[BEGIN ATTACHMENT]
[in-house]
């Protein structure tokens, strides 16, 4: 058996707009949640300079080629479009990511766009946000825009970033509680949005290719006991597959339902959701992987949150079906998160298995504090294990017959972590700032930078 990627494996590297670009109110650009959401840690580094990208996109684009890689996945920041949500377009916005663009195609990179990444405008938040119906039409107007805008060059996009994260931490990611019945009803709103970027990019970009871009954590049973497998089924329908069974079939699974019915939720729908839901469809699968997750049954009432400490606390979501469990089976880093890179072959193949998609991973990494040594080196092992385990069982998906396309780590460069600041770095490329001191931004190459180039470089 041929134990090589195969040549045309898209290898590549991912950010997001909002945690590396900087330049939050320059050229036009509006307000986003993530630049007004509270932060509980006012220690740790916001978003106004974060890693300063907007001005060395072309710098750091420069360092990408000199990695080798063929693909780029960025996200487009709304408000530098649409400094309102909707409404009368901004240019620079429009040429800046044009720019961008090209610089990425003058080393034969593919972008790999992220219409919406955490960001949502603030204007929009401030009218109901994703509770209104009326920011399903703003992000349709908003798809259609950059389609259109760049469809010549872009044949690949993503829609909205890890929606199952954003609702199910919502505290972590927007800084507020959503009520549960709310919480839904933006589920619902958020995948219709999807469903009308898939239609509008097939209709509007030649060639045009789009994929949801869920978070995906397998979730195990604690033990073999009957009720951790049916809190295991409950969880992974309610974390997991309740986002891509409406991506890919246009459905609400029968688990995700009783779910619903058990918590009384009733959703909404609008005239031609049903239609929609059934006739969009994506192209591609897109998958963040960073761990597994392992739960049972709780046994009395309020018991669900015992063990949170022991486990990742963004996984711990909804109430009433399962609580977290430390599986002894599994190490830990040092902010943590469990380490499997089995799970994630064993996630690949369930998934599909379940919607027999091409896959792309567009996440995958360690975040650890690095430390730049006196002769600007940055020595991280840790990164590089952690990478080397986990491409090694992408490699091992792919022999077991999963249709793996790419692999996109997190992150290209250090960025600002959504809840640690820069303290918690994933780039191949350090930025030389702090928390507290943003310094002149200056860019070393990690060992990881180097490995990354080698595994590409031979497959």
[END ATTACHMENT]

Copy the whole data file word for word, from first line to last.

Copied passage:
[in-house]
């Protein structure tokens, strides 16, 4: 058996707009949640300079080629479009990511766009946000825009970033509680949005290719006991597959339902959701992987949150079906998160298995504090294990017959972590700032930078 990627494996590297670009109110650009959401840690580094990208996109684009890689996945920041949500377009916005663009195609990179990444405008938040119906039409107007805008060059996009994260931490990611019945009803709103970027990019970009871009954590049973497998089924329908069974079939699974019915939720729908839901469809699968997750049954009432400490606390979501469990089976880093890179072959193949998609991973990494040594080196092992385990069982998906396309780590460069600041770095490329001191931004190459180039470089 041929134990090589195969040549045309898209290898590549991912950010997001909002945690590396900087330049939050320059050229036009509006307000986003993530630049007004509270932060509980006012220690740790916001978003106004974060890693300063907007001005060395072309710098750091420069360092990408000199990695080798063929693909780029960025996200487009709304408000530098649409400094309102909707409404009368901004240019620079429009040429800046044009720019961008090209610089990425003058080393034969593919972008790999992220219409919406955490960001949502603030204007929009401030009218109901994703509770209104009326920011399903703003992000349709908003798809259609950059389609259109760049469809010549872009044949690949993503829609909205890890929606199952954003609702199910919502505290972590927007800084507020959503009520549960709310919480839904933006589920619902958020995948219709999807469903009308898939239609509008097939209709509007030649060639045009789009994929949801869920978070995906397998979730195990604690033990073999009957009720951790049916809190295991409950969880992974309610974390997991309740986002891509409406991506890919246009459905609400029968688990995700009783779910619903058990918590009384009733959703909404609008005239031609049903239609929609059934006739969009994506192209591609897109998958963040960073761990597994392992739960049972709780046994009395309020018991669900015992063990949170022991486990990742963004996984711990909804109430009433399962609580977290430390599986002894599994190490830990040092902010943590469990380490499997089995799970994630064993996630690949369930998934599909379940919607027999091409896959792309567009996440995958360690975040650890690095430390730049006196002769600007940055020595991280840790990164590089952690990478080397986990491409090694992408490699091992792919022999077991999963249709793996790419692999996109997190992150290209250090960025600002959504809840640690820069303290918690994933780039191949350090930025030389702090928390507290943003310094002149200056860019070393990690060992990881180097490995990354080698595994590409031979497959």